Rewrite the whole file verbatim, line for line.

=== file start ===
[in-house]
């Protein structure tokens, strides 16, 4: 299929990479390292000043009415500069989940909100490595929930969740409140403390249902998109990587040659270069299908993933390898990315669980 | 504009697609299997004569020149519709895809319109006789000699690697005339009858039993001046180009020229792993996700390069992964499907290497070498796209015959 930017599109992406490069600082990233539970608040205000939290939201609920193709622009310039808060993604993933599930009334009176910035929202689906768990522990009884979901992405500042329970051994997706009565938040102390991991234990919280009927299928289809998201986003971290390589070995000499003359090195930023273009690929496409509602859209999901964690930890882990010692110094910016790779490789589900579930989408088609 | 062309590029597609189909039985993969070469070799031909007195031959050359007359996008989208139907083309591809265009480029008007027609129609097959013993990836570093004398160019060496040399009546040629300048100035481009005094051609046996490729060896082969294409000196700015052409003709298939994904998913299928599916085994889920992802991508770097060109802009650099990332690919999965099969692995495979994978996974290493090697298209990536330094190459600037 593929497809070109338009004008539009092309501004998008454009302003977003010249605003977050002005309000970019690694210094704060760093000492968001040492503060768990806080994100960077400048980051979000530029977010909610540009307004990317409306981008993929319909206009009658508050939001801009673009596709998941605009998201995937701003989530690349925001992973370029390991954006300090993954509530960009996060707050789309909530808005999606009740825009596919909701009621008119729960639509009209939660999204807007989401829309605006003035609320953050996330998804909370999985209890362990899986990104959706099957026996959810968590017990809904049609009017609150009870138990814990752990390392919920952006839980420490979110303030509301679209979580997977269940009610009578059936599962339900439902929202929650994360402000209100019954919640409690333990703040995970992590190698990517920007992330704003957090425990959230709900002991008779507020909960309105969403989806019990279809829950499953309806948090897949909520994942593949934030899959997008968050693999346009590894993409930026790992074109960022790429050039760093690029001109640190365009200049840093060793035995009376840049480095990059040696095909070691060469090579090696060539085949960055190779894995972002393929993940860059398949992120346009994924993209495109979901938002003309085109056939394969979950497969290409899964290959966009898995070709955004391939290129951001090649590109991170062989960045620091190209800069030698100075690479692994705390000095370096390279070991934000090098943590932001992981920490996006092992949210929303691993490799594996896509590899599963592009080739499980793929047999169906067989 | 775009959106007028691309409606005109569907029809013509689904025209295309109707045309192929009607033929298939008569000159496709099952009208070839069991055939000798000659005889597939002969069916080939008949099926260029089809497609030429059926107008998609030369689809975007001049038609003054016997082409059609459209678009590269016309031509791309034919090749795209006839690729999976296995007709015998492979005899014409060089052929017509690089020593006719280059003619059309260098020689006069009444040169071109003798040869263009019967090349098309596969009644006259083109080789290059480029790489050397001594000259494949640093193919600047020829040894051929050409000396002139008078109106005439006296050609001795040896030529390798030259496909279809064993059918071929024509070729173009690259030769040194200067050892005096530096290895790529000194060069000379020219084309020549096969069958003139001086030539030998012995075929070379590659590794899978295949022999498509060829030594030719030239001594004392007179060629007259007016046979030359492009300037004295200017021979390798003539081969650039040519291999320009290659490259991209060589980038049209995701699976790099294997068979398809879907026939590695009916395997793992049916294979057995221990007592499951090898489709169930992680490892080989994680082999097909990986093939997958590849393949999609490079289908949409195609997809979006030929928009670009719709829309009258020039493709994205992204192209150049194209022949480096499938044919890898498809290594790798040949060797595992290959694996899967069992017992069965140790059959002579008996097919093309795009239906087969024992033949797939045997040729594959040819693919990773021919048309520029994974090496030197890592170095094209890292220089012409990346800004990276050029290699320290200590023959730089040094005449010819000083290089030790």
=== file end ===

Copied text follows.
[in-house]
């Protein structure tokens, strides 16, 4: 299929990479390292000043009415500069989940909100490595929930969740409140403390249902998109990587040659270069299908993933390898990315669980 | 504009697609299997004569020149519709895809319109006789000699690697005339009858039993001046180009020229792993996700390069992964499907290497070498796209015959 930017599109992406490069600082990233539970608040205000939290939201609920193709622009310039808060993604993933599930009334009176910035929202689906768990522990009884979901992405500042329970051994997706009565938040102390991991234990919280009927299928289809998201986003971290390589070995000499003359090195930023273009690929496409509602859209999901964690930890882990010692110094910016790779490789589900579930989408088609 | 062309590029597609189909039985993969070469070799031909007195031959050359007359996008989208139907083309591809265009480029008007027609129609097959013993990836570093004398160019060496040399009546040629300048100035481009005094051609046996490729060896082969294409000196700015052409003709298939994904998913299928599916085994889920992802991508770097060109802009650099990332690919999965099969692995495979994978996974290493090697298209990536330094190459600037 593929497809070109338009004008539009092309501004998008454009302003977003010249605003977050002005309000970019690694210094704060760093000492968001040492503060768990806080994100960077400048980051979000530029977010909610540009307004990317409306981008993929319909206009009658508050939001801009673009596709998941605009998201995937701003989530690349925001992973370029390991954006300090993954509530960009996060707050789309909530808005999606009740825009596919909701009621008119729960639509009209939660999204807007989401829309605006003035609320953050996330998804909370999985209890362990899986990104959706099957026996959810968590017990809904049609009017609150009870138990814990752990390392919920952006839980420490979110303030509301679209979580997977269940009610009578059936599962339900439902929202929650994360402000209100019954919640409690333990703040995970992590190698990517920007992330704003957090425990959230709900002991008779507020909960309105969403989806019990279809829950499953309806948090897949909520994942593949934030899959997008968050693999346009590894993409930026790992074109960022790429050039760093690029001109640190365009200049840093060793035995009376840049480095990059040696095909070691060469090579090696060539085949960055190779894995972002393929993940860059398949992120346009994924993209495109979901938002003309085109056939394969979950497969290409899964290959966009898995070709955004391939290129951001090649590109991170062989960045620091190209800069030698100075690479692994705390000095370096390279070991934000090098943590932001992981920490996006092992949210929303691993490799594996896509590899599963592009080739499980793929047999169906067989 | 775009959106007028691309409606005109569907029809013509689904025209295309109707045309192929009607033929298939008569000159496709099952009208070839069991055939000798000659005889597939002969069916080939008949099926260029089809497609030429059926107008998609030369689809975007001049038609003054016997082409059609459209678009590269016309031509791309034919090749795209006839690729999976296995007709015998492979005899014409060089052929017509690089020593006719280059003619059309260098020689006069009444040169071109003798040869263009019967090349098309596969009644006259083109080789290059480029790489050397001594000259494949640093193919600047020829040894051929050409000396002139008078109106005439006296050609001795040896030529390798030259496909279809064993059918071929024509070729173009690259030769040194200067050892005096530096290895790529000194060069000379020219084309020549096969069958003139001086030539030998012995075929070379590659590794899978295949022999498509060829030594030719030239001594004392007179060629007259007016046979030359492009300037004295200017021979390798003539081969650039040519291999320009290659490259991209060589980038049209995701699976790099294997068979398809879907026939590695009916395997793992049916294979057995221990007592499951090898489709169930992680490892080989994680082999097909990986093939997958590849393949999609490079289908949409195609997809979006030929928009670009719709829309009258020039493709994205992204192209150049194209022949480096499938044919890898498809290594790798040949060797595992290959694996899967069992017992069965140790059959002579008996097919093309795009239906087969024992033949797939045997040729594959040819693919990773021919048309520029994974090496030197890592170095094209890292220089012409990346800004990276050029290699320290200590023959730089040094005449010819000083290089030790």